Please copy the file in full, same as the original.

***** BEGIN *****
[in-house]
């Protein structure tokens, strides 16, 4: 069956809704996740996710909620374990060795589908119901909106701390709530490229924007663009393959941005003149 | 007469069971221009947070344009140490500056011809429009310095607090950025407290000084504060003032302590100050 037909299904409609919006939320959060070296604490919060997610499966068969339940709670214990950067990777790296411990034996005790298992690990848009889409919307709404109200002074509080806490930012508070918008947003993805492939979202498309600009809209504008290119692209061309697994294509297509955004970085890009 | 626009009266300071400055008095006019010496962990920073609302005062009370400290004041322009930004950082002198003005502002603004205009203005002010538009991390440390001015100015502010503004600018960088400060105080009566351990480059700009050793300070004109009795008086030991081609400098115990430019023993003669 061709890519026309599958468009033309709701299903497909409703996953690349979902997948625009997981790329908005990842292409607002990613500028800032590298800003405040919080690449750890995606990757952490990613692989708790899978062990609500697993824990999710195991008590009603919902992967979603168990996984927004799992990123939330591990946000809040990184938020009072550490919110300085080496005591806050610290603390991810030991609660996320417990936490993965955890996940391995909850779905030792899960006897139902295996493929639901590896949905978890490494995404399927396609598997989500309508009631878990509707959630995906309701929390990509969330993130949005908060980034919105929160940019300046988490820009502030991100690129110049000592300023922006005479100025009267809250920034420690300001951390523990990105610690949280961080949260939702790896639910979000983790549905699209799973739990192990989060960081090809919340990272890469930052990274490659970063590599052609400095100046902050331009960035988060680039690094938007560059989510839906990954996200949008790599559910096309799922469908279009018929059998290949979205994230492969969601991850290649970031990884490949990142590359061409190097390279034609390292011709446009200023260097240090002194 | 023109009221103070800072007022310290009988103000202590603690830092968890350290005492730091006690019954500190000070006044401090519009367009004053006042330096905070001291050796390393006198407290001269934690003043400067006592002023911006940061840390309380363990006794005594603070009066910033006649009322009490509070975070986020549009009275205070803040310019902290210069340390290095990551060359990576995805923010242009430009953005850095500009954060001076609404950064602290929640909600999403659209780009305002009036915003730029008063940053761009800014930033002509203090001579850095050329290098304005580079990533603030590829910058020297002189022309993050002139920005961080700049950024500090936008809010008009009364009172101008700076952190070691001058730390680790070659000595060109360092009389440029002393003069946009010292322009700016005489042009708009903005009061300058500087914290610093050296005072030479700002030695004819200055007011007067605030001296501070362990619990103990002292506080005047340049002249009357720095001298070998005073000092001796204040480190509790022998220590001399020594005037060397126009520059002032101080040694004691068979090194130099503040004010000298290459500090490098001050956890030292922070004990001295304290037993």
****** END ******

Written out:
[in-house]
């Protein structure tokens, strides 16, 4: 069956809704996740996710909620374990060795589908119901909106701390709530490229924007663009393959941005003149 | 007469069971221009947070344009140490500056011809429009310095607090950025407290000084504060003032302590100050 037909299904409609919006939320959060070296604490919060997610499966068969339940709670214990950067990777790296411990034996005790298992690990848009889409919307709404109200002074509080806490930012508070918008947003993805492939979202498309600009809209504008290119692209061309697994294509297509955004970085890009 | 626009009266300071400055008095006019010496962990920073609302005062009370400290004041322009930004950082002198003005502002603004205009203005002010538009991390440390001015100015502010503004600018960088400060105080009566351990480059700009050793300070004109009795008086030991081609400098115990430019023993003669 061709890519026309599958468009033309709701299903497909409703996953690349979902997948625009997981790329908005990842292409607002990613500028800032590298800003405040919080690449750890995606990757952490990613692989708790899978062990609500697993824990999710195991008590009603919902992967979603168990996984927004799992990123939330591990946000809040990184938020009072550490919110300085080496005591806050610290603390991810030991609660996320417990936490993965955890996940391995909850779905030792899960006897139902295996493929639901590896949905978890490494995404399927396609598997989500309508009631878990509707959630995906309701929390990509969330993130949005908060980034919105929160940019300046988490820009502030991100690129110049000592300023922006005479100025009267809250920034420690300001951390523990990105610690949280961080949260939702790896639910979000983790549905699209799973739990192990989060960081090809919340990272890469930052990274490659970063590599052609400095100046902050331009960035988060680039690094938007560059989510839906990954996200949008790599559910096309799922469908279009018929059998290949979205994230492969969601991850290649970031990884490949990142590359061409190097390279034609390292011709446009200023260097240090002194 | 023109009221103070800072007022310290009988103000202590603690830092968890350290005492730091006690019954500190000070006044401090519009367009004053006042330096905070001291050796390393006198407290001269934690003043400067006592002023911006940061840390309380363990006794005594603070009066910033006649009322009490509070975070986020549009009275205070803040310019902290210069340390290095990551060359990576995805923010242009430009953005850095500009954060001076609404950064602290929640909600999403659209780009305002009036915003730029008063940053761009800014930033002509203090001579850095050329290098304005580079990533603030590829910058020297002189022309993050002139920005961080700049950024500090936008809010008009009364009172101008700076952190070691001058730390680790070659000595060109360092009389440029002393003069946009010292322009700016005489042009708009903005009061300058500087914290610093050296005072030479700002030695004819200055007011007067605030001296501070362990619990103990002292506080005047340049002249009357720095001298070998005073000092001796204040480190509790022998220590001399020594005037060397126009520059002032101080040694004691068979090194130099503040004010000298290459500090490098001050956890030292922070004990001295304290037993």